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Static vs Dynamic Stretching

Static vs Dynamic Stretching

In this post, Rob Rossi, our Active Care Specialist, explains when to use dynamic vs static stretching.

What type of stretching should we be doing and when?

Muscles have a certain length they can extend depending on the individual. Different situations call for different kinds of stretching – many people don’t know that doing the wrong type of stretching can actually be detrimental.

There are two main types of stretching: static and dynamic.

Static Stretching Static vs Dynamic Stretching

What is static stretching?

A static stretch is a more common and recognized form of stretching. These stretches are done while the body is at rest.

To do a static stretch, you simply stretch the muscle to a lengthened position to the point of tension and hold it for extended periods of time, ranging from a few seconds to several minutes.

When would we want to do static stretches?

Because of this type of stretch relaxes muscles, it is best to do them after exercise. We want to bring the body back to relaxed state after exercising.

If static stretches are done before exercise, the muscles will not be ready for exercise workloads. Doing so actually increases the risk for injury. We don’t want relaxed muscles when exercising. We want the muscles to be active and ready to respond quickly and effectively.

Therefore, use this type of stretching to improve flexibility and cool your body down after exercise.

Dynamic Stretching 

What is dynamic stretching?

Dynamic stretching is lengthening and shortening muscles involving movement. The stretch is not held like as a static stretch, where we would hold the muscle in a lengthened state for a period of time.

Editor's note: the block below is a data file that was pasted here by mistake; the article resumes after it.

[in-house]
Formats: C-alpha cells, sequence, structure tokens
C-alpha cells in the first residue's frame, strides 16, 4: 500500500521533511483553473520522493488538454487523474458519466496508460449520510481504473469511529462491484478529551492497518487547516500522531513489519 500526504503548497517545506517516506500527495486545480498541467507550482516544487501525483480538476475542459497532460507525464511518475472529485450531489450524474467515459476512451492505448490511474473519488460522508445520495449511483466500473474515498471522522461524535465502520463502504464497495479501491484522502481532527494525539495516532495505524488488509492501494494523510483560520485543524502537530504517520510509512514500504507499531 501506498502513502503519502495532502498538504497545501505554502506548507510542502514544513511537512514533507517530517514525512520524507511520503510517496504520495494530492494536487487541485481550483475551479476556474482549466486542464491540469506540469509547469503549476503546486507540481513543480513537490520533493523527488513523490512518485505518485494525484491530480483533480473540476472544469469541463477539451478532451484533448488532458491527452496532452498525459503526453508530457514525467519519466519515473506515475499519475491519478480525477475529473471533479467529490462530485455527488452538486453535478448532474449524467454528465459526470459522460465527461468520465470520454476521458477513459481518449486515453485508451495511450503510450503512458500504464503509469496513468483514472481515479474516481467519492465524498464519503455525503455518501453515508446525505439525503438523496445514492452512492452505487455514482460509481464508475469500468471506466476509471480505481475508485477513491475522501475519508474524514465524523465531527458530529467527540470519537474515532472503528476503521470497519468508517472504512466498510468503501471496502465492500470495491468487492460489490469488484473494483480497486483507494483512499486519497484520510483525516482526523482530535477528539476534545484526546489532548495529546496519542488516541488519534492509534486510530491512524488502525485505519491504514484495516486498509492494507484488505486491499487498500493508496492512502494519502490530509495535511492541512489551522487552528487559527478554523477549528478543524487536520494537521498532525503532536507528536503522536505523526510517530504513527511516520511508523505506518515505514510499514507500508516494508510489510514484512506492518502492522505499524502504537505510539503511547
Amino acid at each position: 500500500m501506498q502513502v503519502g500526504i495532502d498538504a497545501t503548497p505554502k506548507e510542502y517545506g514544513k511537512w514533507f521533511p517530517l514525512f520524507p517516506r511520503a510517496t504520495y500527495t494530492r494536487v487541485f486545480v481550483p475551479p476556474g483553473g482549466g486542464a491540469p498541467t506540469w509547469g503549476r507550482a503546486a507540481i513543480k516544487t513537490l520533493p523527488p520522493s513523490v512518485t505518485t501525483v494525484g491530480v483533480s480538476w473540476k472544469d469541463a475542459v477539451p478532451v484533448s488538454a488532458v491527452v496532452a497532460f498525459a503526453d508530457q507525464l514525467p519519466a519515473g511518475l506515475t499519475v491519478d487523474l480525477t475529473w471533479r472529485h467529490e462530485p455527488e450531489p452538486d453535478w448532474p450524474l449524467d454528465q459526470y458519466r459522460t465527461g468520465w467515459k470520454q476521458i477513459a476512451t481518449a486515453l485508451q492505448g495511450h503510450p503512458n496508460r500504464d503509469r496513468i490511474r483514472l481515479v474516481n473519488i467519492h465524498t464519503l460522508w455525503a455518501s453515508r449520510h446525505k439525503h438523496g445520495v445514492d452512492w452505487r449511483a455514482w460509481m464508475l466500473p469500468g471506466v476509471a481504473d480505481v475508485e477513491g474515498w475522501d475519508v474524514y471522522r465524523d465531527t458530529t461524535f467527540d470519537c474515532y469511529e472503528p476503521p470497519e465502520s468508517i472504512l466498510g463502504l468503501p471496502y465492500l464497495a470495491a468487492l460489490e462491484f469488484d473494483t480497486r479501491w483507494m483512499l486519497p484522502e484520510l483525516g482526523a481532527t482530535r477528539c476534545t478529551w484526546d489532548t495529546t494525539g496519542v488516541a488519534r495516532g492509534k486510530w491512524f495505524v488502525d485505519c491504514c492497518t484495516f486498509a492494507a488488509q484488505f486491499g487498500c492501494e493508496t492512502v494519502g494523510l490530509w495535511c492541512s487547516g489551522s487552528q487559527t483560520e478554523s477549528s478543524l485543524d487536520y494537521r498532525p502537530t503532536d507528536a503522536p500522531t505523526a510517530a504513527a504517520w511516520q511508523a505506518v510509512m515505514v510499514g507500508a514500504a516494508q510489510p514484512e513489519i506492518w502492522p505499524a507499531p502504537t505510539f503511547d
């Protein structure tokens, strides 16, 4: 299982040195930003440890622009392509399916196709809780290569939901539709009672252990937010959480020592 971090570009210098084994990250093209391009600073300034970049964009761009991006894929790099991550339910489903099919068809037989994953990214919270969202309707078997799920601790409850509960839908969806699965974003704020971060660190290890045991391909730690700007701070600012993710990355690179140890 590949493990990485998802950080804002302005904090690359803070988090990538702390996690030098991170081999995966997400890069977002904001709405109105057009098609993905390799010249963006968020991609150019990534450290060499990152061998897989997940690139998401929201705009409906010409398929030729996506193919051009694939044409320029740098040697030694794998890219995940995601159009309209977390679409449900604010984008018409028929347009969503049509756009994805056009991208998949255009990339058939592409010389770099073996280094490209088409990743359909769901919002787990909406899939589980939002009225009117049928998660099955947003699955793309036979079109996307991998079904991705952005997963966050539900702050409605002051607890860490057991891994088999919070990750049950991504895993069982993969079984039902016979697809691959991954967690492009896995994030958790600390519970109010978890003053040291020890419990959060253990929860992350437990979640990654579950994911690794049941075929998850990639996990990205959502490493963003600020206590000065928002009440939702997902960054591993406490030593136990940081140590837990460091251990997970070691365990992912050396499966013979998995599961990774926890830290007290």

This type of stretching is repetitive and resembles movement in sports activities, exercise, moving our limbs in different directions.

When would we want to do a dynamic stretch?

Dynamic stretches should be done after a proper warm up and before any sports activity or exercise. This is because they closely mimic movements made during exercise.

This type of stretch will not relax the muscle, but get it warmed up and make the nerves responsive. The lengthening and shortening of the muscle will get it ready for workloads and reduce the risk of injuries. Dynamic stretching is usually used to prepare for athletic events.

Our muscles can be strained if overstretched, so a good warm up and dynamic stretch will best prepare the body.

>> BodyMend offers physiotherapy for sports injuries, personal training, and sports massage. Don’t hesitate to book your appointment today and get the best out of your workouts!

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